The book is divided into several short chapters. Each one of them is only a few paragraphs or sentences long and deals with a specific architectural theme in Rome. The first word of each paragraph has a slight indentation, which improves the readability of the text and helps keeping track while reading. This regular one column structure is only interrupted by the titles, which are written in a slightly larger font and in the centre of the line. In addition, the first letter of each chapter is highlighted much larger and sometimes even elaborately decorated – typical for antique, handmade typefaces. There are no pictures or illustrations that could loosen up the dense structure of the text. Above the actual body, there is a shared header spread over two adjacent pages, showing both the book title “Delle Antichita di Roma” and the even page numbers (2, 4, 6, 8, …).
The beginning of the book stands out, because it contains – besides the formal information – the only illustration. However, they vary from edition to edition and have a rather symbolic than illustrative intention. But what they actually intend, is hard to tell. The title page is followed by a short prologue, which, except for the italic letters, shows the same structure as the body text. The next page shows the compactly arranged table of contents. It is presented in two columns and fills exactly one page.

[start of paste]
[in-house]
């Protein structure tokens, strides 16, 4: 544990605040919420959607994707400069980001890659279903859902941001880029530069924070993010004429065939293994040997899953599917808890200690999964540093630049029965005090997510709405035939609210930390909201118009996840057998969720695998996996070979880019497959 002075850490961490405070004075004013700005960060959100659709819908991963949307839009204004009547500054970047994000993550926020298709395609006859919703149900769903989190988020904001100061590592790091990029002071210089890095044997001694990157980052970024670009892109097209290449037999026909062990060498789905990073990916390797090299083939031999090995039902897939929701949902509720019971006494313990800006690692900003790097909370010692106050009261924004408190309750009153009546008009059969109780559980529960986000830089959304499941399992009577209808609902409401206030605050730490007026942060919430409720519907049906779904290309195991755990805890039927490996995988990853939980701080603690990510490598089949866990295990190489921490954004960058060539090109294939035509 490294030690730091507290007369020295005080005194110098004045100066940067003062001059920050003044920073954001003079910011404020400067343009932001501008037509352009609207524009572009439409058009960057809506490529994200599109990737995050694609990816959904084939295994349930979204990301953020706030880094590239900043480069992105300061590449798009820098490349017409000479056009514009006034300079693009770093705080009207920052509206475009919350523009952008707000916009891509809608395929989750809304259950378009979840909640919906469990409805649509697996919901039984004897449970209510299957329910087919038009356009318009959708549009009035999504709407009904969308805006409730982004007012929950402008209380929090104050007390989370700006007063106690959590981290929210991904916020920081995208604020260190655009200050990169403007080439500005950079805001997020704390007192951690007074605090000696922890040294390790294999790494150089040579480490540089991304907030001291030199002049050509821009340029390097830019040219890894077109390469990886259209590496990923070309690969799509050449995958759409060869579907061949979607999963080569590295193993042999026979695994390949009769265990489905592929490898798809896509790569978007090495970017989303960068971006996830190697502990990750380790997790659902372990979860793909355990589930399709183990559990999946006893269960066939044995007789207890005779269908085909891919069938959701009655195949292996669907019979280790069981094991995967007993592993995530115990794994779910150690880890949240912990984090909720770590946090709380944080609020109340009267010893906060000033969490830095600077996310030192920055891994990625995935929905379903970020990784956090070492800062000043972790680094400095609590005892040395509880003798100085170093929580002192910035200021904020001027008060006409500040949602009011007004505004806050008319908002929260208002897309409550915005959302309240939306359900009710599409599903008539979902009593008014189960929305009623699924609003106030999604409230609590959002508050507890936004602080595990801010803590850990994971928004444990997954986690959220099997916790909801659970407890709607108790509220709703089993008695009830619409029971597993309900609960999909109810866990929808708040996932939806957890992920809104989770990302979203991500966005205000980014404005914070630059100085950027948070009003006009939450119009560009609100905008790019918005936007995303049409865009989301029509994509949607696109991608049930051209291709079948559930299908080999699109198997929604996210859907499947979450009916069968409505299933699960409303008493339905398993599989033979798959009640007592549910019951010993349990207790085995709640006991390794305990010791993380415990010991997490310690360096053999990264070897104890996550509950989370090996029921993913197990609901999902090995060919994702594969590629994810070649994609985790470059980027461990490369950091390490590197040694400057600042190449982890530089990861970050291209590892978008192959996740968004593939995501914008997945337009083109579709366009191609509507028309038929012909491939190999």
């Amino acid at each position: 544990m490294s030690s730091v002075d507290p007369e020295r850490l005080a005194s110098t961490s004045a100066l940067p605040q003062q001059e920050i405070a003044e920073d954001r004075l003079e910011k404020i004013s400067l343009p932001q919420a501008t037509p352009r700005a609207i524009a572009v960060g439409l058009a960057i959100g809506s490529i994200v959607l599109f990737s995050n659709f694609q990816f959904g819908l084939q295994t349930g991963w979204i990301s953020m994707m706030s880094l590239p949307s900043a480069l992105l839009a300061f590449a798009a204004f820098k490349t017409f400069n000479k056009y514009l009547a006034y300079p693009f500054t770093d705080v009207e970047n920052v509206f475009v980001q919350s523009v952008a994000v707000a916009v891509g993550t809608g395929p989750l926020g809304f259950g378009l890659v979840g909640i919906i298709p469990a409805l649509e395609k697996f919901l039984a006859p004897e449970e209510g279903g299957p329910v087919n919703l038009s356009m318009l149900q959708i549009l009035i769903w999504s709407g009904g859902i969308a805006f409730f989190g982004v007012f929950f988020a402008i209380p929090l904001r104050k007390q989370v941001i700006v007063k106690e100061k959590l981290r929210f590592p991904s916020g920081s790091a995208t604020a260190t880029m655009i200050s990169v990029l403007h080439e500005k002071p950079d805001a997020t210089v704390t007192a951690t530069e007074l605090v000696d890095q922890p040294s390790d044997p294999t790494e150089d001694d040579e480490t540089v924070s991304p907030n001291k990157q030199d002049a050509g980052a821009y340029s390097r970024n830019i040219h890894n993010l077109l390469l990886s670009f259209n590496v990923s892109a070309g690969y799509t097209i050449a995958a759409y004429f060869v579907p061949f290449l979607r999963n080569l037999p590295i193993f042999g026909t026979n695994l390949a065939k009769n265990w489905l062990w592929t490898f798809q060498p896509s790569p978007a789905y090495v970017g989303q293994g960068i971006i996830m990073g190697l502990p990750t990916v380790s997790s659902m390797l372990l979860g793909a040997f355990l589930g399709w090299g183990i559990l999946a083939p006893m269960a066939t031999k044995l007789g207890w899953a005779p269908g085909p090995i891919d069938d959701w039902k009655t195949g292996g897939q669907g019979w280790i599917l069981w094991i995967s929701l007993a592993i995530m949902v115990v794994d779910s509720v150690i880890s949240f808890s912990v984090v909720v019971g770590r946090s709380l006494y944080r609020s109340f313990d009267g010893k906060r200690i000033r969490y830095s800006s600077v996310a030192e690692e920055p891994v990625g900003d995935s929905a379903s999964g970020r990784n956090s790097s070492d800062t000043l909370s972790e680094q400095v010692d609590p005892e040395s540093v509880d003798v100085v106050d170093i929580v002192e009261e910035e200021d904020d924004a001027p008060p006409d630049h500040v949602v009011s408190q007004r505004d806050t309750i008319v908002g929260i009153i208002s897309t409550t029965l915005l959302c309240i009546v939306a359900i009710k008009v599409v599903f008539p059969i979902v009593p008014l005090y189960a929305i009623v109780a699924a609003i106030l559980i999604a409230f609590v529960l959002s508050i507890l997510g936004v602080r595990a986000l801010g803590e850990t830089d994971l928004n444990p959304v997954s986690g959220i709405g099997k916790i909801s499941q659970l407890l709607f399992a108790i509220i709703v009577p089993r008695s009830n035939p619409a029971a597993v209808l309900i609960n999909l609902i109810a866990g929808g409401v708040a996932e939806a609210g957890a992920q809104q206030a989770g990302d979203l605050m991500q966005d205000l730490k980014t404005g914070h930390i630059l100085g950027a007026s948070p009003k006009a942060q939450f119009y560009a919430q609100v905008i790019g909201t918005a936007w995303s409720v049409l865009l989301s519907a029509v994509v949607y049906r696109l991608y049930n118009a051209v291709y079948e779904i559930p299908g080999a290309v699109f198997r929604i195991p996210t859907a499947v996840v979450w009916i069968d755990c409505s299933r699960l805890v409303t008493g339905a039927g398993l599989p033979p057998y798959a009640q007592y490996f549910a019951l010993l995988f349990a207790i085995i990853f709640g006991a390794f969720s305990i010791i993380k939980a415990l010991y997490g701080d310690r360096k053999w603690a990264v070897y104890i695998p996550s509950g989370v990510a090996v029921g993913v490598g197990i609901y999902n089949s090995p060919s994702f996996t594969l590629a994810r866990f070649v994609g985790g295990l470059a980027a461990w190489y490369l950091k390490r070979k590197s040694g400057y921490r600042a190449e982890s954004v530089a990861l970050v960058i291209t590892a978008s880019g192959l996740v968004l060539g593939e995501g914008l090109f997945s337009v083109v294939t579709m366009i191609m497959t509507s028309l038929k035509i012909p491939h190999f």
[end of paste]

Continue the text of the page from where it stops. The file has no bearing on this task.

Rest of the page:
The fast structuring of the text with its many chapters implicates a usage as manual, which is further supported by the overall small format of the book.